1. Statement
  2. Immigrants & Refugees, Middle East & Iran

FCNL Statement for House Homeland Security Hearing on Refugees

By Yasmine Taeb, February 3, 2016


Statement of Yasmine Taeb, Legislative Representative for Human Rights and Civil Liberties, Friends Committee on National Legislation, hearing on: “Crisis of Confidence: Preventing Terrorist Infiltration Through U.S. Refugee and Visa Programs,” House Committee on Homeland Security.

Chairman McCaul, Ranking Member Thompson, and members of the Committee: I am honored to submit this testimony for the record on behalf of the Friends Committee on National Legislation.

Quakers are challenged to answer that of God in all people and therefore called to act with openness to all refugees, regardless of their country of origin or religion. The Friends Committee on National Legislation (FCNL) calls on Congress to treat refugees with the same dignity and respect and urges the Committee to support the U.S. refugee resettlement program.

Since 1943, FCNL has lobbied Congress to prevent war, protect vulnerable populations, and support effective, principled policies to help build a more peaceful world. Perhaps the most vulnerable population today is those who are displaced worldwide – approximately 60 million people and the highest numbers since World War II. Syrian refugees seeking resettlement worldwide total nearly 4.6 million with another 8 million internally displaced. Turkey, Lebanon, Jordan, Iraq, and Egypt are currently hosting 4.45 million Syrian refugees while the United States has been able to resettle only around 2,000. Of the Syrian refugees who have resettled in the United States, 77 percent of them are women and children.

FCNL urges members of Congress to reject any proposals that would stop, pause, or obstruct refugee resettlement in the United States. The United States has a history of welcoming refugees and immigrants. Since 1975, the United States has successfully resettled more than 3 million refugees. The United States has the most secure, vetted, and robust refugee screening process in the world, which involves the Department of Homeland Security, the FBI, the Department of Defense and multiple intelligence agencies. The entire vetting process, which includes biometric and investigatory background checks, fingerprints, photographs, and in-person interviews, takes 18 to 24 months. Syrian refugees also undergo iris scans to verify their identities and must prove that they are not affiliated with any terrorist group.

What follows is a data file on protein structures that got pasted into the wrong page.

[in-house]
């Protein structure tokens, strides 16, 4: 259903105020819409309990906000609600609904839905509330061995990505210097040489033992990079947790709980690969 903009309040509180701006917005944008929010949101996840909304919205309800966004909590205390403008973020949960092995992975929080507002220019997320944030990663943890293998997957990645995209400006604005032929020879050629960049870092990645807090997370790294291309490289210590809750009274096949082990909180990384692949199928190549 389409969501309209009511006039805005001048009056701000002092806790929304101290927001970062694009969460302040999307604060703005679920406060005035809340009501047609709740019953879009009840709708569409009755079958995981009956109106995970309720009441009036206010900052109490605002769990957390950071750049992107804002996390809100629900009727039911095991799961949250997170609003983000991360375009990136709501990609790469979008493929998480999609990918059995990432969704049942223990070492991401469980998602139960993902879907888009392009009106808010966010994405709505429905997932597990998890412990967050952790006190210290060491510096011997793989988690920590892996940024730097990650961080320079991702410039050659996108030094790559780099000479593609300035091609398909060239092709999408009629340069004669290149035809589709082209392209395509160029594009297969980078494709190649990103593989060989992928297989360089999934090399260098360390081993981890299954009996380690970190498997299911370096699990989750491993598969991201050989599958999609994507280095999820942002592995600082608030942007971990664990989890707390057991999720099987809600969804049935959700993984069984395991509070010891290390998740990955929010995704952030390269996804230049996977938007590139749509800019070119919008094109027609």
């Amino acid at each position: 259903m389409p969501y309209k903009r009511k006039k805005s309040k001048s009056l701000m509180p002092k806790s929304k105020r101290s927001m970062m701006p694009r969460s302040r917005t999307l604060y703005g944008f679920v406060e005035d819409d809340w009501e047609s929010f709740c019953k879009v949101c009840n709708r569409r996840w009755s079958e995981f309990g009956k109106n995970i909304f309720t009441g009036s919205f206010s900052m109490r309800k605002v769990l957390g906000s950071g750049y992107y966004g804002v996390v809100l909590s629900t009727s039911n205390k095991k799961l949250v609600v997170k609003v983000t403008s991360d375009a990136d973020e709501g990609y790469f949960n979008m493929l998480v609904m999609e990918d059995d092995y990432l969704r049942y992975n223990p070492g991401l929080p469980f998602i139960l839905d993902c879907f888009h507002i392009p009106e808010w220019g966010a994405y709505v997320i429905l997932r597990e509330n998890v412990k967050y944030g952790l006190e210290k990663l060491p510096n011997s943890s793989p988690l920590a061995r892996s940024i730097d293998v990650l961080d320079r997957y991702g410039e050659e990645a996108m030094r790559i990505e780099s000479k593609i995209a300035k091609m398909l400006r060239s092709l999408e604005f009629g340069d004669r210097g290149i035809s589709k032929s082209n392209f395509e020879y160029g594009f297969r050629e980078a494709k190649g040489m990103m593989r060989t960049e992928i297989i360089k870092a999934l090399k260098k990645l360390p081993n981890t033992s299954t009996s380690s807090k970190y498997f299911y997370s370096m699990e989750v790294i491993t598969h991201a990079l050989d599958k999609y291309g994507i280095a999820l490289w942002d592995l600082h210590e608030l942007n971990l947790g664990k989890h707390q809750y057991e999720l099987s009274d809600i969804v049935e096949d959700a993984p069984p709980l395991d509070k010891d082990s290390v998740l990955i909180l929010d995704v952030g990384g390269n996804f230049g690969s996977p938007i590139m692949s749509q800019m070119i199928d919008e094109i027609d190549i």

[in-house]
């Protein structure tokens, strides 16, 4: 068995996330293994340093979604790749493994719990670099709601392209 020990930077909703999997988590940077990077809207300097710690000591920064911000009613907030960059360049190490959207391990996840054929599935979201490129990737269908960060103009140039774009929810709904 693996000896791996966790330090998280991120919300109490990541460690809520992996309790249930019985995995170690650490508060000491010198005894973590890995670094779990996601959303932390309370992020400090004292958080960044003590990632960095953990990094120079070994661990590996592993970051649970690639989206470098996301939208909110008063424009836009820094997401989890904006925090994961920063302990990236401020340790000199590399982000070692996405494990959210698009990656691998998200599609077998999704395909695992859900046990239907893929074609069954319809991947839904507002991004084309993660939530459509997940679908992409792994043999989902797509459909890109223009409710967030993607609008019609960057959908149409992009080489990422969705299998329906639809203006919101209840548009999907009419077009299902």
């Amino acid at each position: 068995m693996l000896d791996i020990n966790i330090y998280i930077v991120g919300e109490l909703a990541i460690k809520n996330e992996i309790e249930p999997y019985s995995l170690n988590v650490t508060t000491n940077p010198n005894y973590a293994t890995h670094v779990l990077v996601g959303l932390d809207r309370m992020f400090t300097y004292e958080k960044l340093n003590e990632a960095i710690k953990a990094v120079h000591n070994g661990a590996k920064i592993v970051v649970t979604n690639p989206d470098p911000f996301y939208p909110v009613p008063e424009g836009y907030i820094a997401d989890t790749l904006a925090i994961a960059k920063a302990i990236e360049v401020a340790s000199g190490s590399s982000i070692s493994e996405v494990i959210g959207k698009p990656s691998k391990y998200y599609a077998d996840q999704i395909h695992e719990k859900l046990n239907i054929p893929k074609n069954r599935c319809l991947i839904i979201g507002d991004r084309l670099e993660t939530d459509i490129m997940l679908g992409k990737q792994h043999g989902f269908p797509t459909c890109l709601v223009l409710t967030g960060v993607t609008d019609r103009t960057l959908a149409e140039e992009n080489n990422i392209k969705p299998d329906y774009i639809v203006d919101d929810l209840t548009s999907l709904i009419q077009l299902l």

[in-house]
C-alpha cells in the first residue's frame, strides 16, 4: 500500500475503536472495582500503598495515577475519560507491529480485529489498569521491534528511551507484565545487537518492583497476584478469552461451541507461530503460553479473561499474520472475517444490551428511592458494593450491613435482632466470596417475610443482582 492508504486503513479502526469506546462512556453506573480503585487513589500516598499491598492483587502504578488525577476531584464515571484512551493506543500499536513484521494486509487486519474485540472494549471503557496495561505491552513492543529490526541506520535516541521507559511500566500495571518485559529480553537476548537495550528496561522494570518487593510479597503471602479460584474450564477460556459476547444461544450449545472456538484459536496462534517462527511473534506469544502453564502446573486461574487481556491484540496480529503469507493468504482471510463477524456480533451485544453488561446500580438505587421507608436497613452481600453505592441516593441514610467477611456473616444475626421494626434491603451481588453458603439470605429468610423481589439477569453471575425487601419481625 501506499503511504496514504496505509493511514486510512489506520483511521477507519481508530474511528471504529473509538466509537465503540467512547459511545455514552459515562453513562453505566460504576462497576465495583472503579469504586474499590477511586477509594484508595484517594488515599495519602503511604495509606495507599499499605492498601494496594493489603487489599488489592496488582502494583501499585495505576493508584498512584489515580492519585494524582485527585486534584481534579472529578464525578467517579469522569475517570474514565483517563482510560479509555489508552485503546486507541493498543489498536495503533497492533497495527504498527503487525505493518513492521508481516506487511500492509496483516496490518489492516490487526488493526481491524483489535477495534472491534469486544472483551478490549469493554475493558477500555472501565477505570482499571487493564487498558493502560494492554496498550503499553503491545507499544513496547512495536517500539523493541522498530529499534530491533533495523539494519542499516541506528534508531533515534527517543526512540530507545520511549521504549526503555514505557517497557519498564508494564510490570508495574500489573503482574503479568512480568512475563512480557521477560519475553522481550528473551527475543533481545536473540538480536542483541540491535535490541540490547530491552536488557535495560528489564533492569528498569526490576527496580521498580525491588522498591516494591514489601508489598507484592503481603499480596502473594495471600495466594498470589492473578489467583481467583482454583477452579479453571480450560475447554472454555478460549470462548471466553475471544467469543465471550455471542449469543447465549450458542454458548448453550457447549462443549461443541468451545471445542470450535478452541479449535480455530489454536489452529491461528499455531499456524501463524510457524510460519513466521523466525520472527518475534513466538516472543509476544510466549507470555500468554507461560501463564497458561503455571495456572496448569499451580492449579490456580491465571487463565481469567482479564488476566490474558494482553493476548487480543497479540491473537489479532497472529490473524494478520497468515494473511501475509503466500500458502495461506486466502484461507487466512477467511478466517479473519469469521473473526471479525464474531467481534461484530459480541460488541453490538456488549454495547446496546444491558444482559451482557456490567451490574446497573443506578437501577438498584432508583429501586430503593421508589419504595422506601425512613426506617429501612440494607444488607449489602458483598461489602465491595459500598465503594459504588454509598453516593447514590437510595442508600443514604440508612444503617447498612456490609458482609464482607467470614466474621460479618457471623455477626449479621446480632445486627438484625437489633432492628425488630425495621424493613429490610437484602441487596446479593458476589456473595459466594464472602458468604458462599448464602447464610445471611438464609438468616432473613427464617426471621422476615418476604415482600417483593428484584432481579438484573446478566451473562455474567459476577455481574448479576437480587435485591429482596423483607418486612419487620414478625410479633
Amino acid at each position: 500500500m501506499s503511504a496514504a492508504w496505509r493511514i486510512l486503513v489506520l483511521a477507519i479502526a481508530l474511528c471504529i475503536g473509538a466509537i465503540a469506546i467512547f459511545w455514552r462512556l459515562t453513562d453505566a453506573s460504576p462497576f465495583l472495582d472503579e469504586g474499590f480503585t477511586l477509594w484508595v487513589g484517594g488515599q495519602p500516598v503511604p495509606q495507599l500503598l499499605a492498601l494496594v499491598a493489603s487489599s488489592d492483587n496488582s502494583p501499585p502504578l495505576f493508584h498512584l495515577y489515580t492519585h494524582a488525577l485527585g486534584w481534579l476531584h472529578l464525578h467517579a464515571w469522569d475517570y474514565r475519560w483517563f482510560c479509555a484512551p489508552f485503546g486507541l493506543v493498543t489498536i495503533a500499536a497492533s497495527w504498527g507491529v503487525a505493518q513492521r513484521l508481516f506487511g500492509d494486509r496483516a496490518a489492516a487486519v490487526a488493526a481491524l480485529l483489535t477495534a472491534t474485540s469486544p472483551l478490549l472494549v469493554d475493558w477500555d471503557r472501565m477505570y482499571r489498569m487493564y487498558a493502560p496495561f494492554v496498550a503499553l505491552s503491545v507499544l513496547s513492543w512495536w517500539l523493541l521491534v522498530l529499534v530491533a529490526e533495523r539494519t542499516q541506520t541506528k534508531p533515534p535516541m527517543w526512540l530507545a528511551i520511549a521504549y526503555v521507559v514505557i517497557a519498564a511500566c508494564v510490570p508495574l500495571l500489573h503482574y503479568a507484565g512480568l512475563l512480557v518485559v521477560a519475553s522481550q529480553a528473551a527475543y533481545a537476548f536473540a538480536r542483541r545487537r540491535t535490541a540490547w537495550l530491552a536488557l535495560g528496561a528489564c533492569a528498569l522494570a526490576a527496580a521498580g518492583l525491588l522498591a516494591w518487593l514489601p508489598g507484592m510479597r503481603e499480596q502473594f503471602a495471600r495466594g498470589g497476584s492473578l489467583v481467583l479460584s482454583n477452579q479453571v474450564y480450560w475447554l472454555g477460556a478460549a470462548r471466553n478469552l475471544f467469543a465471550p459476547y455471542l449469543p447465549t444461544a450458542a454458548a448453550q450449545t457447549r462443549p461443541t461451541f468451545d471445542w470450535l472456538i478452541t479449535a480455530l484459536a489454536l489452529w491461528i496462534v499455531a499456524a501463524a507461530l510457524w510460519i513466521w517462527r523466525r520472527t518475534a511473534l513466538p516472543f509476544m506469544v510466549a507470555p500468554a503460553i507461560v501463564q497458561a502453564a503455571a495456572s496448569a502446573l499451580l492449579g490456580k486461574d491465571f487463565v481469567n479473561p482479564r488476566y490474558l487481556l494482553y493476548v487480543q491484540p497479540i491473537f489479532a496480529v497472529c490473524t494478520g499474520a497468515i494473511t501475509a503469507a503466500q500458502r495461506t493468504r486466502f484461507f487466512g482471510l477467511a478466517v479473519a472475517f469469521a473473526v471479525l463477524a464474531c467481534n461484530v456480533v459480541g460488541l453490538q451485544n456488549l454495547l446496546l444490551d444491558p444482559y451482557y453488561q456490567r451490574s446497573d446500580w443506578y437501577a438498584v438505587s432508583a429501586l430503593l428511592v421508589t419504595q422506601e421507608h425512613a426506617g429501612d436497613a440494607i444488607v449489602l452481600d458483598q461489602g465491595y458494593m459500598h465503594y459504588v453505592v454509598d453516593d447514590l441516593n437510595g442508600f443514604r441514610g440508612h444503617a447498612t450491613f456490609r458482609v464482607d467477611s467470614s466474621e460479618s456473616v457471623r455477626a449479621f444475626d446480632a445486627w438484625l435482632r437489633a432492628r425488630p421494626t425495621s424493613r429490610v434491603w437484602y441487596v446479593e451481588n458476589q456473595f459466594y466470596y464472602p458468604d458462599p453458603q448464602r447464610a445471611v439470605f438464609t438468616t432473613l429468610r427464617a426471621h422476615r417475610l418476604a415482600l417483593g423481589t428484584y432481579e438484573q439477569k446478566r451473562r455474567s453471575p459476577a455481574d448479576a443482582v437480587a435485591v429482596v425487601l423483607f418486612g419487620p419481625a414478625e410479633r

As a faith community, FCNL urges members of Congress to speak up and speak out against derogatory, inflammatory, and fear-mongering rhetoric about refugees; it has no place in response to any humanitarian crisis. FCNL unequivocally opposes any legislation or proposal that prioritizes Christian refugees at the expense of Muslim refugees and individuals from other faiths resettling in the United States. It is our responsibility as Americans to welcome those most in need, offer refuge, and lift up our shared humanity.

People around the United States are ready and willing to welcome refugees into their homes, communities, and hearts. Higher walls do not make our communities safe or thriving; building stronger bridges does. We are called as people of faith to work in community with and answer that of God in each person – we ask that Congress do the same and welcome refugees with open hearts and minds.

Yasmine Taeb

  • Legislative Director for Human Rights and Civil Liberties

Yasmine directs FCNL’s work on a number of human rights and civil liberties issues, including lobbying for increased resettlement of refugees, more transparency and oversight of the U.S. lethal drones program, calling for the closure of Guantanamo, and for the repeal of the 2001 AUMF, among other issues.